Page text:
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Our View: Restrictive measures becoming increasingly convoluted

Thousands of work-hours must have been needed to draft the new rules, also known as the gradual lifting of the restrictions. It is ironic that this partial lifting of restrictions, announced in outline by President Anastasiades on Wednesday night, required a very long list of new, admittedly less stringent, restrictions to replace the much more straightforward old ones. And all this work was done for a regime of regulations, some of which will only be in force for a little more than two weeks – from May 4 to May 20.

Perhaps the government’s reasoning was that more time is necessary for people to become fully accustomed to the reality of living with the coronavirus, rather than thinking that the threat of the spread of the virus is over and abandoning the precautions they had been taking. The new raft of rules is primarily intended to maintain some fear factor among the population and prevent any laxness and complacency slipping into our behaviour. Whether this objective will be achieved remains to be seen.

All the new rules, presented in detail on Thursday by the ministers of finance, health and labour, could form the content of a booklet that business owners and individuals will have to consult regularly to get things right, lest they fall foul of the authorities. The labour ministry will be sending out inspectors to businesses to make sure that there is just one worker per eight square metres and each is two metres away from the other; the number of employees would have to be on a sign to assist inspectors….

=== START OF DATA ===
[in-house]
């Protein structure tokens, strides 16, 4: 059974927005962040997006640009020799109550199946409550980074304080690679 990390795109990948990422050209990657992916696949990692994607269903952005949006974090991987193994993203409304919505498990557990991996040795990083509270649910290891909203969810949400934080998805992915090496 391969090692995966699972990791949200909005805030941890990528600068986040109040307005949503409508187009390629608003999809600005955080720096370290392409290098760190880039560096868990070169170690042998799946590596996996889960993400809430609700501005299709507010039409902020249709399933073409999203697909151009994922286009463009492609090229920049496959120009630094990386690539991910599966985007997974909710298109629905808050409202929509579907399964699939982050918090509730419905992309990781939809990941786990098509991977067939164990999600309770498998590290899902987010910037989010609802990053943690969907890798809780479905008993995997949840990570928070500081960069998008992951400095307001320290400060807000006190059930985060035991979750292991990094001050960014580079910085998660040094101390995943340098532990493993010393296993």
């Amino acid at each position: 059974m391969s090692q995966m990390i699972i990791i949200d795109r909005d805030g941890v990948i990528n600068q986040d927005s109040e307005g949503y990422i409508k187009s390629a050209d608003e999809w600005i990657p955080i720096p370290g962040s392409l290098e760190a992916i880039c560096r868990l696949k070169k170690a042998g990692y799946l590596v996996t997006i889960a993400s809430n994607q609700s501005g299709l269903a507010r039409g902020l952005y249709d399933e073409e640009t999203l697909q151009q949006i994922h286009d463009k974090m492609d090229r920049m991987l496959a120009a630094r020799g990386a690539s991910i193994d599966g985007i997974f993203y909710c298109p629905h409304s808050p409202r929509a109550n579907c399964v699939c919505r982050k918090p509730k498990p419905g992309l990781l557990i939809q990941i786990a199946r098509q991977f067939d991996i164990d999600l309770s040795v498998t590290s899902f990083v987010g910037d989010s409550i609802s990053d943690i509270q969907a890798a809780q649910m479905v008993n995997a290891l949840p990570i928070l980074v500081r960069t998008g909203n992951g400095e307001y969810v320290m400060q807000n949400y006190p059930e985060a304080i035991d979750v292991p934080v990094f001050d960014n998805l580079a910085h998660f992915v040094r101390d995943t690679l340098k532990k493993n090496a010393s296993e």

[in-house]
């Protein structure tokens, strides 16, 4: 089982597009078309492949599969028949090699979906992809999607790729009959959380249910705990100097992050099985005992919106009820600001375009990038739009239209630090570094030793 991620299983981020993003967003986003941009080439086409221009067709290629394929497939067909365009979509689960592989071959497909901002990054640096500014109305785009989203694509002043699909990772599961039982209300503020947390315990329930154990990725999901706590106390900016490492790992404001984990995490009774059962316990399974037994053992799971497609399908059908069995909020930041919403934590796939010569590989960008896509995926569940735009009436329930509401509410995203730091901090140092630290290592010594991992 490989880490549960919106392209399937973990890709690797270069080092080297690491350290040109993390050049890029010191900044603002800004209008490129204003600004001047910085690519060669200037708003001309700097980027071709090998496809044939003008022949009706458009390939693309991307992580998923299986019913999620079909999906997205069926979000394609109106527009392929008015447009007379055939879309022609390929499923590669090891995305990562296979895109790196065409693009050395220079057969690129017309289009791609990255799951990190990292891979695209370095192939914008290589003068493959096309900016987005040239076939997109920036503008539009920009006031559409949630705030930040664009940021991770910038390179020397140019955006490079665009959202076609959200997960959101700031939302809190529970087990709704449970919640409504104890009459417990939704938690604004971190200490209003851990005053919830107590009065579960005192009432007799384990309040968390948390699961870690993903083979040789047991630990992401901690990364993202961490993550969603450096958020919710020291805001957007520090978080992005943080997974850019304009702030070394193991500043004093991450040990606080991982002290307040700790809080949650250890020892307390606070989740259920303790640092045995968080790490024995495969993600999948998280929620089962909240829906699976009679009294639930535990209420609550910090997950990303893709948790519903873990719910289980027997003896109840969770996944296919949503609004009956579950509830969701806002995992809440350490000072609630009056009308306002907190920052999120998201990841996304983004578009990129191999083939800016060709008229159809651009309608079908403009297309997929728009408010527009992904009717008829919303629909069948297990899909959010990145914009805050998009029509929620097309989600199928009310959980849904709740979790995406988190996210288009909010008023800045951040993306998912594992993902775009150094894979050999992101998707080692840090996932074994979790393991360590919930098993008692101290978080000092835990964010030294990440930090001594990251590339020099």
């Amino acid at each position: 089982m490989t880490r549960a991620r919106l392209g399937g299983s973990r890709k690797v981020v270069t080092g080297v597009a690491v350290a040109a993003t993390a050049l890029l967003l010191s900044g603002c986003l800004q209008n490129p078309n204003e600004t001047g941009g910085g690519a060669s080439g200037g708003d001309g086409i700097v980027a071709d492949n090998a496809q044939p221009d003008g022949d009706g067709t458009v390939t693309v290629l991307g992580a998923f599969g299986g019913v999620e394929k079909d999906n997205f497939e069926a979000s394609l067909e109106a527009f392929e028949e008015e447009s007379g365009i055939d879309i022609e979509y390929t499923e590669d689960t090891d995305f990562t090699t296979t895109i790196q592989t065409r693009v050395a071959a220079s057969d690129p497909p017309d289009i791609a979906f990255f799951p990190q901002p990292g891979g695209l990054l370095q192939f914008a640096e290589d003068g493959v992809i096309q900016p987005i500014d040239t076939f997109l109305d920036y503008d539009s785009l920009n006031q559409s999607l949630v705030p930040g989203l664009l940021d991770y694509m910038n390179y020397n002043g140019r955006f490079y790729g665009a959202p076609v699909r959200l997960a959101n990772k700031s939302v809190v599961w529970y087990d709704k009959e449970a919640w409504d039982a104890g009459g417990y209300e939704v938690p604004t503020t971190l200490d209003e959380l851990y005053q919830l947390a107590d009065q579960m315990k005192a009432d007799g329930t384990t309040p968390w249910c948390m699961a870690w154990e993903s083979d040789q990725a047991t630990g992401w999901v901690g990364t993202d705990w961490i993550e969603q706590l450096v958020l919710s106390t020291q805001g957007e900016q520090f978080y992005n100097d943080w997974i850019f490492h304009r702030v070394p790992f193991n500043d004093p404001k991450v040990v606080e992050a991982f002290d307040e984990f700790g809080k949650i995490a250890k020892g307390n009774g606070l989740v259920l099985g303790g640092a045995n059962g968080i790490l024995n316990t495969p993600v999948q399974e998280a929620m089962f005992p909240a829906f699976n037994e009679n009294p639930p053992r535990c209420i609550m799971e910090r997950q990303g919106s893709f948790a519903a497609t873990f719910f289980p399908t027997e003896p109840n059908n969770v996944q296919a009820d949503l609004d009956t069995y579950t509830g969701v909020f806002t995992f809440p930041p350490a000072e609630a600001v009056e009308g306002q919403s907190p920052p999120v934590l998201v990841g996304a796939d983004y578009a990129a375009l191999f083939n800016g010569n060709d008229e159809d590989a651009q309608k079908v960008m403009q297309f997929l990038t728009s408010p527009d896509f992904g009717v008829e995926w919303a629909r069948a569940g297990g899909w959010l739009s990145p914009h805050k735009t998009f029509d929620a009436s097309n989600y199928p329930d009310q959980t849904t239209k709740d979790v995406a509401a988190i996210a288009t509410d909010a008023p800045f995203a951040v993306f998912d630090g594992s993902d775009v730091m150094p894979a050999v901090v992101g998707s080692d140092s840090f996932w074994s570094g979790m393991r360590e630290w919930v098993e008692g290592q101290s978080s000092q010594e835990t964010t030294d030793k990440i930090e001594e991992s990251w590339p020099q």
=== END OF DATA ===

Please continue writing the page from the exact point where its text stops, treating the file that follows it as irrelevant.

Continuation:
The list is extremely long and also contains measures that are in direct conflict. For instance, travel is not allowed from one district to another, unless someone is visiting elderly relatives or will be going swimming. So as long as you have a towel and a swimming costume in your car you can drive to any coastal district from Nicosia, because nobody will check if you actually went for a swim. As for moving the start of the curfew back from 9pm to 10pm, what was the point? Will this make any difference to anyone, especially as bars and restaurants are not to open until May 21?

At least the number of authorisations for going out each day have increased from one to three, though the list of options will have got longer. Would swimming be part of the ‘physical exercise’ option or will it be a new category, to prevent a Nicosia resident from citing ‘exercise’ to drive to Paphos for a swim? At least in three weeks all the restrictions on movement will be lifted and some normality will be restored to our lives, although there will be plenty of rules to replace the restrictions.



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